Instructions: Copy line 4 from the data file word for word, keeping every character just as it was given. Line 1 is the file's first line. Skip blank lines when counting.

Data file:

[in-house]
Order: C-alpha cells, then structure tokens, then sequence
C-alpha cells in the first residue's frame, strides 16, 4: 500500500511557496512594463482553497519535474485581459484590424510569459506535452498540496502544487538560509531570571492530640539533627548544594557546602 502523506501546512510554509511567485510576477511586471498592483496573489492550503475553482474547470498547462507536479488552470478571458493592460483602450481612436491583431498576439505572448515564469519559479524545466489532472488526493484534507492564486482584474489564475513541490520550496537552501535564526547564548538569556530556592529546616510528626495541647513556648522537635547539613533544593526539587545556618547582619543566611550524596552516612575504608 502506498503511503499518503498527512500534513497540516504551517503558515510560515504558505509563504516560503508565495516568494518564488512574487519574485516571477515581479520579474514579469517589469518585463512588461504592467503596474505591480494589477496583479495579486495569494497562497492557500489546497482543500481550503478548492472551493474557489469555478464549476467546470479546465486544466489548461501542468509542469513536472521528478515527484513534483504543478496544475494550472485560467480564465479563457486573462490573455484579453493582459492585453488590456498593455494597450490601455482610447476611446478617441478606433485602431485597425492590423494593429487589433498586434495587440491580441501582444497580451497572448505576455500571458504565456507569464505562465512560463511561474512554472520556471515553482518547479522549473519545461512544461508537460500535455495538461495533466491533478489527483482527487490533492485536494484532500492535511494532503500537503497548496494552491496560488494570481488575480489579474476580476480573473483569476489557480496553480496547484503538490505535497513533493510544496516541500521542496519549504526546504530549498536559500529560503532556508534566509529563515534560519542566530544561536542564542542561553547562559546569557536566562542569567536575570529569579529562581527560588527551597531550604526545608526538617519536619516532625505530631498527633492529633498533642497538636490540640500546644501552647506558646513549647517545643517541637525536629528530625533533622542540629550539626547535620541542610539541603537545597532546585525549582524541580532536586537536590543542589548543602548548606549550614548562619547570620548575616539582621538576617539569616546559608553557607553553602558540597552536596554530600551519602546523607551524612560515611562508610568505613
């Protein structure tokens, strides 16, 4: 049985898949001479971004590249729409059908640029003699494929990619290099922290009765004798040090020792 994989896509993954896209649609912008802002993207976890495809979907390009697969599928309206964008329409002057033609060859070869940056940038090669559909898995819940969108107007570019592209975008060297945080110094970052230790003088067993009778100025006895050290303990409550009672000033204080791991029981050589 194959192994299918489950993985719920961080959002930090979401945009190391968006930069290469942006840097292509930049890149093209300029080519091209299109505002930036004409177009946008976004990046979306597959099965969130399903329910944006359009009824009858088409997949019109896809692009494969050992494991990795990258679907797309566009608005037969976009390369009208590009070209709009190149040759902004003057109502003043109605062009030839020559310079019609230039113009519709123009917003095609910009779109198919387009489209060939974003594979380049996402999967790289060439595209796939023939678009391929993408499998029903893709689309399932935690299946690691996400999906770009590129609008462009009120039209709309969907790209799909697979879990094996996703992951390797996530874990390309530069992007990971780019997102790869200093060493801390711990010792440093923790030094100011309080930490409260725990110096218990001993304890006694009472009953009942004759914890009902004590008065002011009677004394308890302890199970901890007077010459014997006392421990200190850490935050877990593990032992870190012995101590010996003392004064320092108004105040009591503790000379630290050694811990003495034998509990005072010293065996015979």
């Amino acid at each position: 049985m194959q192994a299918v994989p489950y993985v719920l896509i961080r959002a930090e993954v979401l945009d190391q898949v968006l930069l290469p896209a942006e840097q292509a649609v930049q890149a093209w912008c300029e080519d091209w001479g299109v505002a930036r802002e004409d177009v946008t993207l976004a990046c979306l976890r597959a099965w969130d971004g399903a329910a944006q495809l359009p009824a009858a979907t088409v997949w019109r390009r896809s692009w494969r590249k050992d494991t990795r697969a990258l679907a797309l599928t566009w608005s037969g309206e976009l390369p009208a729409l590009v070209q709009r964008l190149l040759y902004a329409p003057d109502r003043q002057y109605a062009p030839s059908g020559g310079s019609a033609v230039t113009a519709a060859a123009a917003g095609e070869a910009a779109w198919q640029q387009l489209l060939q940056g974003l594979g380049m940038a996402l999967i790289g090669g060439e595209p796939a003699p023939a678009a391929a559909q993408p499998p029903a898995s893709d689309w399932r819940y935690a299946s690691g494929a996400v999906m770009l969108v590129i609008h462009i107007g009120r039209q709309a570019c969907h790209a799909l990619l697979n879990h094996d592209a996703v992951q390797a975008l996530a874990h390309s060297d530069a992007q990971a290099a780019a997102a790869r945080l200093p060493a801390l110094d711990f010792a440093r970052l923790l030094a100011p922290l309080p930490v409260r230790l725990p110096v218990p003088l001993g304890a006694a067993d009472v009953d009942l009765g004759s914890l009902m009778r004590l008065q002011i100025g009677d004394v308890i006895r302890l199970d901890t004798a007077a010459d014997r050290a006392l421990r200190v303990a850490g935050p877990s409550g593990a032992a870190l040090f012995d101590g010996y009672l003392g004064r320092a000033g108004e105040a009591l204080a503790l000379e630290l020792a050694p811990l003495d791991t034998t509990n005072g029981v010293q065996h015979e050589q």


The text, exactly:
């Protein structure tokens, strides 16, 4: 049985898949001479971004590249729409059908640029003699494929990619290099922290009765004798040090020792 994989896509993954896209649609912008802002993207976890495809979907390009697969599928309206964008329409002057033609060859070869940056940038090669559909898995819940969108107007570019592209975008060297945080110094970052230790003088067993009778100025006895050290303990409550009672000033204080791991029981050589 194959192994299918489950993985719920961080959002930090979401945009190391968006930069290469942006840097292509930049890149093209300029080519091209299109505002930036004409177009946008976004990046979306597959099965969130399903329910944006359009009824009858088409997949019109896809692009494969050992494991990795990258679907797309566009608005037969976009390369009208590009070209709009190149040759902004003057109502003043109605062009030839020559310079019609230039113009519709123009917003095609910009779109198919387009489209060939974003594979380049996402999967790289060439595209796939023939678009391929993408499998029903893709689309399932935690299946690691996400999906770009590129609008462009009120039209709309969907790209799909697979879990094996996703992951390797996530874990390309530069992007990971780019997102790869200093060493801390711990010792440093923790030094100011309080930490409260725990110096218990001993304890006694009472009953009942004759914890009902004590008065002011009677004394308890302890199970901890007077010459014997006392421990200190850490935050877990593990032992870190012995101590010996003392004064320092108004105040009591503790000379630290050694811990003495034998509990005072010293065996015979």